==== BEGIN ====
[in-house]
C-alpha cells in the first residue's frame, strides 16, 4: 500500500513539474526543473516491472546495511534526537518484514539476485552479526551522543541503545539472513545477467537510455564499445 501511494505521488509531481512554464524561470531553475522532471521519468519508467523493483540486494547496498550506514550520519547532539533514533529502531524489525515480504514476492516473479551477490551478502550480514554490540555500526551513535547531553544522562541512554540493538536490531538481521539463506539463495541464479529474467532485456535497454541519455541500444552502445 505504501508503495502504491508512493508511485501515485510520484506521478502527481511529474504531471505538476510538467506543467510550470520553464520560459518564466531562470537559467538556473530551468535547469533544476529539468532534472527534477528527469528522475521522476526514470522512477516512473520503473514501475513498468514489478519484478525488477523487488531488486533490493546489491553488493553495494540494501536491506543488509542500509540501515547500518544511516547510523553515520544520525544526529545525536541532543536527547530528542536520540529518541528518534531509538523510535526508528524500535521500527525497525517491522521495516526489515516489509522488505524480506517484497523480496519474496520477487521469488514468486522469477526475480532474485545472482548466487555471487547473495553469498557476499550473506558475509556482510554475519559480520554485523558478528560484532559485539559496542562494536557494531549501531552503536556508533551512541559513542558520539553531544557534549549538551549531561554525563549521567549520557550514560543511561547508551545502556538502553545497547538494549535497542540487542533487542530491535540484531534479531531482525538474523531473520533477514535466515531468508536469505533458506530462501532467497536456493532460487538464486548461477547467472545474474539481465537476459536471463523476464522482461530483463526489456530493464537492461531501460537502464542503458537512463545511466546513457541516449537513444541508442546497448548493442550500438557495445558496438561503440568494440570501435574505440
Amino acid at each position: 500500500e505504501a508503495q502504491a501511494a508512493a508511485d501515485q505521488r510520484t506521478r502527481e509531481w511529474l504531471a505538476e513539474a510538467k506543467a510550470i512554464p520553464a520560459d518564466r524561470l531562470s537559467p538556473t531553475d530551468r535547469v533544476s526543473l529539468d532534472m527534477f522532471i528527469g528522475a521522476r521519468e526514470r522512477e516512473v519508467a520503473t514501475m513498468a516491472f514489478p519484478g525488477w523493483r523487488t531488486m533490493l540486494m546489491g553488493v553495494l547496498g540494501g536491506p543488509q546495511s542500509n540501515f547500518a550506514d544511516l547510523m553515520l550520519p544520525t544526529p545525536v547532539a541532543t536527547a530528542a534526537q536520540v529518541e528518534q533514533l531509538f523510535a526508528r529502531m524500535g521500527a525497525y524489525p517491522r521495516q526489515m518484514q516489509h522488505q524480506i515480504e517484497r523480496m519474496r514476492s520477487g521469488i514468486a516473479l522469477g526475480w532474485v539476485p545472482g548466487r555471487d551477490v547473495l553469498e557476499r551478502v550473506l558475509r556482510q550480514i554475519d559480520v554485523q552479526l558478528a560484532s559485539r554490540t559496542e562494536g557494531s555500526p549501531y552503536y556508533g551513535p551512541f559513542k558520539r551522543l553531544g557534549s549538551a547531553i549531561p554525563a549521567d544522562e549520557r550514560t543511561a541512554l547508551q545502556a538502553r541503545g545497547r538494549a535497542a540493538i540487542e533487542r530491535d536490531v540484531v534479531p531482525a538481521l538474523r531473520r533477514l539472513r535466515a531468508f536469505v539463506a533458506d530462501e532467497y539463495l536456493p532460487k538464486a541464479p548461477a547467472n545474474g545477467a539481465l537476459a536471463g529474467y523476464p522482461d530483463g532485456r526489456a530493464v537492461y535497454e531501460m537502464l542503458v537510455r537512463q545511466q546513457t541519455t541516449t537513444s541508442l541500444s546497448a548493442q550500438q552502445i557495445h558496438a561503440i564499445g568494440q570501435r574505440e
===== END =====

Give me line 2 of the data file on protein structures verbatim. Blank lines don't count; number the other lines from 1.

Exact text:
C-alpha cells in the first residue's frame, strides 16, 4: 500500500513539474526543473516491472546495511534526537518484514539476485552479526551522543541503545539472513545477467537510455564499445 501511494505521488509531481512554464524561470531553475522532471521519468519508467523493483540486494547496498550506514550520519547532539533514533529502531524489525515480504514476492516473479551477490551478502550480514554490540555500526551513535547531553544522562541512554540493538536490531538481521539463506539463495541464479529474467532485456535497454541519455541500444552502445 505504501508503495502504491508512493508511485501515485510520484506521478502527481511529474504531471505538476510538467506543467510550470520553464520560459518564466531562470537559467538556473530551468535547469533544476529539468532534472527534477528527469528522475521522476526514470522512477516512473520503473514501475513498468514489478519484478525488477523487488531488486533490493546489491553488493553495494540494501536491506543488509542500509540501515547500518544511516547510523553515520544520525544526529545525536541532543536527547530528542536520540529518541528518534531509538523510535526508528524500535521500527525497525517491522521495516526489515516489509522488505524480506517484497523480496519474496520477487521469488514468486522469477526475480532474485545472482548466487555471487547473495553469498557476499550473506558475509556482510554475519559480520554485523558478528560484532559485539559496542562494536557494531549501531552503536556508533551512541559513542558520539553531544557534549549538551549531561554525563549521567549520557550514560543511561547508551545502556538502553545497547538494549535497542540487542533487542530491535540484531534479531531482525538474523531473520533477514535466515531468508536469505533458506530462501532467497536456493532460487538464486548461477547467472545474474539481465537476459536471463523476464522482461530483463526489456530493464537492461531501460537502464542503458537512463545511466546513457541516449537513444541508442546497448548493442550500438557495445558496438561503440568494440570501435574505440